Elk River on Friday evening and
returned on Sunday morning. Mr.
and Mrs. Iliff drove them to Elk
River Sunday and were accompanied
by Mrs. W. R. Hurtt.
Tired, worn out,women, cannot
sleep, eat or work feel as if they
would fly to pieces. Hollister's
Rocky Mountain Tea strengthens
the nerves, cleanses the system,
builds up the appetite, makes you
well, keeps you well. 35c, tea or
tablets. C. A. Jack.
WEST SPENCER BROOK.
Ted Williams is working in Isanti
for Lyle Morton.
Fred Moody is driving the tank for
the Nordberg threshing rig.
Mrs. Gil Olough is able to be up
and around the house after several
days, in bed,
Frank Knippling, who was badly
burned several weeks ago, is not get
ting along very well.
Mrs. Will House was badly hurt
one day last week but is somewhat
better at this writing.
Mr. and Mrs. 1ST. Moody and family
and Mrs. James Kenedy and family
spent Sunday at Fred Moody's.
Warren Prescott spent Sunday at
home. He returned to school in
Princeton on Monday morning.
Fortunes in Faces.
There's often much truth in the
saying 'her face is her fortune,'' but
it's never said where pimples, skin
eruptions, blotches, or other blem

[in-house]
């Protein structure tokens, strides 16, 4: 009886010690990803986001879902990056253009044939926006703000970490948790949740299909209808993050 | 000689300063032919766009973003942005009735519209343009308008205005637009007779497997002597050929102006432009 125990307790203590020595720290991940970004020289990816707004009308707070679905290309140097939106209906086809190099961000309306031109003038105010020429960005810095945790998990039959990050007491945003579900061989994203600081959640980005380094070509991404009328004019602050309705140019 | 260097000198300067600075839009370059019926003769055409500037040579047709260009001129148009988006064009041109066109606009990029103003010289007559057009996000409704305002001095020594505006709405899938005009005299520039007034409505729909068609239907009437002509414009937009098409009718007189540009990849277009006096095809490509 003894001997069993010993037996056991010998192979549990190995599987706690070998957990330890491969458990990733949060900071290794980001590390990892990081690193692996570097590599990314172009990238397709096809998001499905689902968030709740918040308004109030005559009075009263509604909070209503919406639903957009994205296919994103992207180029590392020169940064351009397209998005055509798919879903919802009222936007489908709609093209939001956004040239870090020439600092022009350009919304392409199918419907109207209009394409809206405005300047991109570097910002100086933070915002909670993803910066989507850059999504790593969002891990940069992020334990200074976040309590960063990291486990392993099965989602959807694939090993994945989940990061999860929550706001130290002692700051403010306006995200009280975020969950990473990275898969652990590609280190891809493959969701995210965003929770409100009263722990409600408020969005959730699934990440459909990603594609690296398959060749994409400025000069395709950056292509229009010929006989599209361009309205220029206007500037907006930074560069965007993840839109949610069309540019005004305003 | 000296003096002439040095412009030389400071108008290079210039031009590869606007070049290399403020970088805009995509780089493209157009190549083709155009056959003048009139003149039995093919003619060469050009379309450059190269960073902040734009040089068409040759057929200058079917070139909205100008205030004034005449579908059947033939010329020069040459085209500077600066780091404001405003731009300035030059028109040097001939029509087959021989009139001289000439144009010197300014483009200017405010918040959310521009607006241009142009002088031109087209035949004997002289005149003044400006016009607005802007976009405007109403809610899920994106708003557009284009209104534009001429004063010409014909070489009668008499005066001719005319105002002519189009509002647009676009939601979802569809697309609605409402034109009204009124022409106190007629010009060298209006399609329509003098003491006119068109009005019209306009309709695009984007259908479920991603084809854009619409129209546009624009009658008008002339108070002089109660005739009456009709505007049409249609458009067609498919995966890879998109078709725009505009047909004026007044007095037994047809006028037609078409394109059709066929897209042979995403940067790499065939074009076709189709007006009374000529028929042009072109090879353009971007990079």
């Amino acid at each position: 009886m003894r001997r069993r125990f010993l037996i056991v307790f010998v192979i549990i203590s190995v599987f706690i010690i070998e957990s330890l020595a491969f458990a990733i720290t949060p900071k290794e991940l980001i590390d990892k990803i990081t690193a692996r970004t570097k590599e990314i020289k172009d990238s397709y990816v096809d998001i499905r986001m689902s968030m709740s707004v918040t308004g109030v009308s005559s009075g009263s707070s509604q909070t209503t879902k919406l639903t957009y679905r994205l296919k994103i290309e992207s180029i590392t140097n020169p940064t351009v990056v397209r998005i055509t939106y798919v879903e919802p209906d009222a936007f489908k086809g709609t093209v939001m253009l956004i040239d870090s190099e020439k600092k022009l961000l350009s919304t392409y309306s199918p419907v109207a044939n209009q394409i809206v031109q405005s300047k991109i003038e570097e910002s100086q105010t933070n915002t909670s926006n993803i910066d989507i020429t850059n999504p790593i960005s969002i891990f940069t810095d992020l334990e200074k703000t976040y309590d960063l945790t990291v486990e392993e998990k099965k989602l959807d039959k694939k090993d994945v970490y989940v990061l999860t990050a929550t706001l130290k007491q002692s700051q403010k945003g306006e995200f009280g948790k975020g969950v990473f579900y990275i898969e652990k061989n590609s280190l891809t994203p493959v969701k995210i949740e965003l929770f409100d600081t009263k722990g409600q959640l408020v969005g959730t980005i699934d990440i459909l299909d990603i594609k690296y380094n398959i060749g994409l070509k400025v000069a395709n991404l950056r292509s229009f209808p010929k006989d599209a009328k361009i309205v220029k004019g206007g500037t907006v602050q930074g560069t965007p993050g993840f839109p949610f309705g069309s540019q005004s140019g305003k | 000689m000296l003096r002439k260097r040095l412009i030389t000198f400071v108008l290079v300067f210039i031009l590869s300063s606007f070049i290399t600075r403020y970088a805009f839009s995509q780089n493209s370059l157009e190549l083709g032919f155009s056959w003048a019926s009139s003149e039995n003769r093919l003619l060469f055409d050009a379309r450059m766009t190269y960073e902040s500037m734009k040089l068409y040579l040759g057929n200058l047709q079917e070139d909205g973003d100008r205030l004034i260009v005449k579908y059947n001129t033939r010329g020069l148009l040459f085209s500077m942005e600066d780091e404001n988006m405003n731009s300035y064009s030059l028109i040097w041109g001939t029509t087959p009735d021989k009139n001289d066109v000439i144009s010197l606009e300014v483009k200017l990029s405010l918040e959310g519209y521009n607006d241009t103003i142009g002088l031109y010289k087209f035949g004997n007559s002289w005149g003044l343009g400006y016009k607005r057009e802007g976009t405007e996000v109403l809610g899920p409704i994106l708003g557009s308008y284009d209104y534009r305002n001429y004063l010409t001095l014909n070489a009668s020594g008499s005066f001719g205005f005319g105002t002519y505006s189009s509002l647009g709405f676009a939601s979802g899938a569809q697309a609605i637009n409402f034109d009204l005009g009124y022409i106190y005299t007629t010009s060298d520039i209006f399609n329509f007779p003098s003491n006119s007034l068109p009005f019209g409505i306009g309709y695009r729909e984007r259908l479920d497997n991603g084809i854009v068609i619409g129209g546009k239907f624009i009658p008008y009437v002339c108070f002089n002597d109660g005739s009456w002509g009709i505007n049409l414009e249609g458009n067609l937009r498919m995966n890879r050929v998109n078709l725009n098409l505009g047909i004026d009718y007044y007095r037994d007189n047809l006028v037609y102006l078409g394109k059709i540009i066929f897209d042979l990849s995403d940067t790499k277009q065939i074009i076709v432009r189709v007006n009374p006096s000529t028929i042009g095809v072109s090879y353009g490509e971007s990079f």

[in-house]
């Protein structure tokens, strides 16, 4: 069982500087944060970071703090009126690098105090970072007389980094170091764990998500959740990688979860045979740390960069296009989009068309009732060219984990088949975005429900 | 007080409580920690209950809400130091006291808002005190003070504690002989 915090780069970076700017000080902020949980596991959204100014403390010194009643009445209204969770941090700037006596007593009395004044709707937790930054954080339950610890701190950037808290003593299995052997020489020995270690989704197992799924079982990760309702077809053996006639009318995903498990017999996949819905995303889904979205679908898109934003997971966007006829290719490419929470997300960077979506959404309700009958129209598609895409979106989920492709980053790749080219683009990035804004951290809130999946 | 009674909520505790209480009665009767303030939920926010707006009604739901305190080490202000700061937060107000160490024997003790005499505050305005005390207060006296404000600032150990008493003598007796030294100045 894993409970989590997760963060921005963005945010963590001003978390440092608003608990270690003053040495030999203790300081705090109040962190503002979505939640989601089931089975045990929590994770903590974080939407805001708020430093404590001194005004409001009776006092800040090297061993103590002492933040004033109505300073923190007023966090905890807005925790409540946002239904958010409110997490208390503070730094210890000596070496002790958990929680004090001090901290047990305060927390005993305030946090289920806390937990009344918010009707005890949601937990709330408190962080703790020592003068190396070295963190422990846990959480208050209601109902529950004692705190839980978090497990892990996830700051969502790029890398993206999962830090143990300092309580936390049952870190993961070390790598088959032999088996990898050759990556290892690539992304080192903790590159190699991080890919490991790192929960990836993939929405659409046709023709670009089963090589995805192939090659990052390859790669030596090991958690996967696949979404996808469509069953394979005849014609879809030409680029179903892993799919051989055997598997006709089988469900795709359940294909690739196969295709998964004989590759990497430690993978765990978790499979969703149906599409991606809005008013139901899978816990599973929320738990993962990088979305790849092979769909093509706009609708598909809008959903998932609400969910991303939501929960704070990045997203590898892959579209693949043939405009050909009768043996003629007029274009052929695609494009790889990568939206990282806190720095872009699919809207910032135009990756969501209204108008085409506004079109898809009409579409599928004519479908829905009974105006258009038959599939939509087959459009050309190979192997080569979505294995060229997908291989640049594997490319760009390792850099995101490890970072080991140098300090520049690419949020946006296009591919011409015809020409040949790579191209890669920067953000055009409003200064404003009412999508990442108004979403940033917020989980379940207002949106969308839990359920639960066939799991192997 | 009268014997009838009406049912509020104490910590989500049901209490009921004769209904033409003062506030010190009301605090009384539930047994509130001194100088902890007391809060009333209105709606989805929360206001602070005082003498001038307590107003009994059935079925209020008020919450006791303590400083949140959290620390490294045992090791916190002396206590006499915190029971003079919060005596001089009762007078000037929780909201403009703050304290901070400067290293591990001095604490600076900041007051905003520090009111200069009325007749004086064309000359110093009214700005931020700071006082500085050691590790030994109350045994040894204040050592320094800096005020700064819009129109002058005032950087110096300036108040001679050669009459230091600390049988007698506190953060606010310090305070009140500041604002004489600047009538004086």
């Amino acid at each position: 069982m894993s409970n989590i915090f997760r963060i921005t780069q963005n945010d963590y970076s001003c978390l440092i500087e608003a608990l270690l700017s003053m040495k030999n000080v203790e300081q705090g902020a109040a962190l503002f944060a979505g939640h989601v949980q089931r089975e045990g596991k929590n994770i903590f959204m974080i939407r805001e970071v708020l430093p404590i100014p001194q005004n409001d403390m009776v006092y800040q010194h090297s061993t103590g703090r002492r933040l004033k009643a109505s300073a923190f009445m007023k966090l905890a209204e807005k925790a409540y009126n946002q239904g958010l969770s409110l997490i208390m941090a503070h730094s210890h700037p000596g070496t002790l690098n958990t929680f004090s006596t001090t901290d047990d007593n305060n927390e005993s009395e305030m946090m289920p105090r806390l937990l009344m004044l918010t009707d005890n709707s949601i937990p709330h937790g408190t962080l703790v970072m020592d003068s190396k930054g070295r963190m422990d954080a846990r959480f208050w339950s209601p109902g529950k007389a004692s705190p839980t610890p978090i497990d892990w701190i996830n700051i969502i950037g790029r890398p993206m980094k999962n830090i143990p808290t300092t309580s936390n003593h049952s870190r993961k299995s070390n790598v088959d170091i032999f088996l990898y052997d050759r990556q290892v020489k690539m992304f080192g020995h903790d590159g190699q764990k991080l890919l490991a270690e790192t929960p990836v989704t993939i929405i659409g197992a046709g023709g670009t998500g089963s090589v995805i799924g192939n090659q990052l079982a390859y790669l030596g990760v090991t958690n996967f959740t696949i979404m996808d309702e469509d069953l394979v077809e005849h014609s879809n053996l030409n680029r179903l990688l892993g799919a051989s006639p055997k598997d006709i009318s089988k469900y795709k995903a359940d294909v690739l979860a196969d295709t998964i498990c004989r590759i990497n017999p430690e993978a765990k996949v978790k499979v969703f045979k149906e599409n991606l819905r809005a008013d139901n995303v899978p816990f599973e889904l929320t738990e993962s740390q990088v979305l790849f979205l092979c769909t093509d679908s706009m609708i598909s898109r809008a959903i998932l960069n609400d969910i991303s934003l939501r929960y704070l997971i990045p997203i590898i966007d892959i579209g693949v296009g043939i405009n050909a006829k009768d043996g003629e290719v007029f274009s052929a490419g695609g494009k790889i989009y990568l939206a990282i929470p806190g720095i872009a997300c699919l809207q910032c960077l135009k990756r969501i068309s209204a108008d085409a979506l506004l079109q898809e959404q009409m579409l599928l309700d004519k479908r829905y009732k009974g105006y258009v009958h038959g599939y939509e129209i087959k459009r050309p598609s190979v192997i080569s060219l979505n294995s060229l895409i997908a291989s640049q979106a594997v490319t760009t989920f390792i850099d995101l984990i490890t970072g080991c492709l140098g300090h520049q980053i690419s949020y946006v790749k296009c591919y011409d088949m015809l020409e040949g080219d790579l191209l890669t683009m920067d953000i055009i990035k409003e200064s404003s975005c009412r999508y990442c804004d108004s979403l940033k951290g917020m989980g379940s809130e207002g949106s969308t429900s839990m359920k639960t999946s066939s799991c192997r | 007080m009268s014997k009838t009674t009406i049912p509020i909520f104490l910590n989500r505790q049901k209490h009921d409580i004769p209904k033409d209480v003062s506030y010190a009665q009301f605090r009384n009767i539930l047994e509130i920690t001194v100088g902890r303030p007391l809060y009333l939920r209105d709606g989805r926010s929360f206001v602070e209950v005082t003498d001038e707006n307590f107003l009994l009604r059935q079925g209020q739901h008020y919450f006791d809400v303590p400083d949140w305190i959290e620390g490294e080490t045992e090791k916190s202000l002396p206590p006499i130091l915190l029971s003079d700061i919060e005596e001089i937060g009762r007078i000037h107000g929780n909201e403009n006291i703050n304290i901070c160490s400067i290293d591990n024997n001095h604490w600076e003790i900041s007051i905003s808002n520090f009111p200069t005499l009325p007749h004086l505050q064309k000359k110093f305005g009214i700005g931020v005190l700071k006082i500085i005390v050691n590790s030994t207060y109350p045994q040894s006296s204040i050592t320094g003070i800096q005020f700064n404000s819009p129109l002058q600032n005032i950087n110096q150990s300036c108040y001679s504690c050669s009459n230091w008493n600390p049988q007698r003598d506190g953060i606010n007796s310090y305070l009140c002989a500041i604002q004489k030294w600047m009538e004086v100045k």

ishes disfigure it. impure blood is
back of them all, and show the need
of Dr. King's New Life PilTs. They
promote health and beauty. Try
them. 25 cents at C. A. Jack's.
Roj Groff of Princeton spent
day at his home.
Grover Taylor had a bee on
day to put siding on his house.
Fred Borneke has-been confined to
the house with an alsatck of lumbago.
John Bergstrom hiis been engaged
in building a porch on M. Kahher's
Fred Newman went to Greenbush
on Monday to dig potatoes for War
Rev. Nat Leavitt of Santiago is
trying to organize a singing school
in Blue Hill.
Hartman Camp, wife and son,
Milton, spent Sunday visiting rel
atives at Becker.
Sam Tilley was threshing in north
Blue Hill, but has laid off a few days
to dig his potatoes.
Albert Roman is now setting tele
phone poles in Blue Hill in the vi
cinitj of the town hall.
Wm. Swanbro is moving his house
hold goods, stock, etc., from his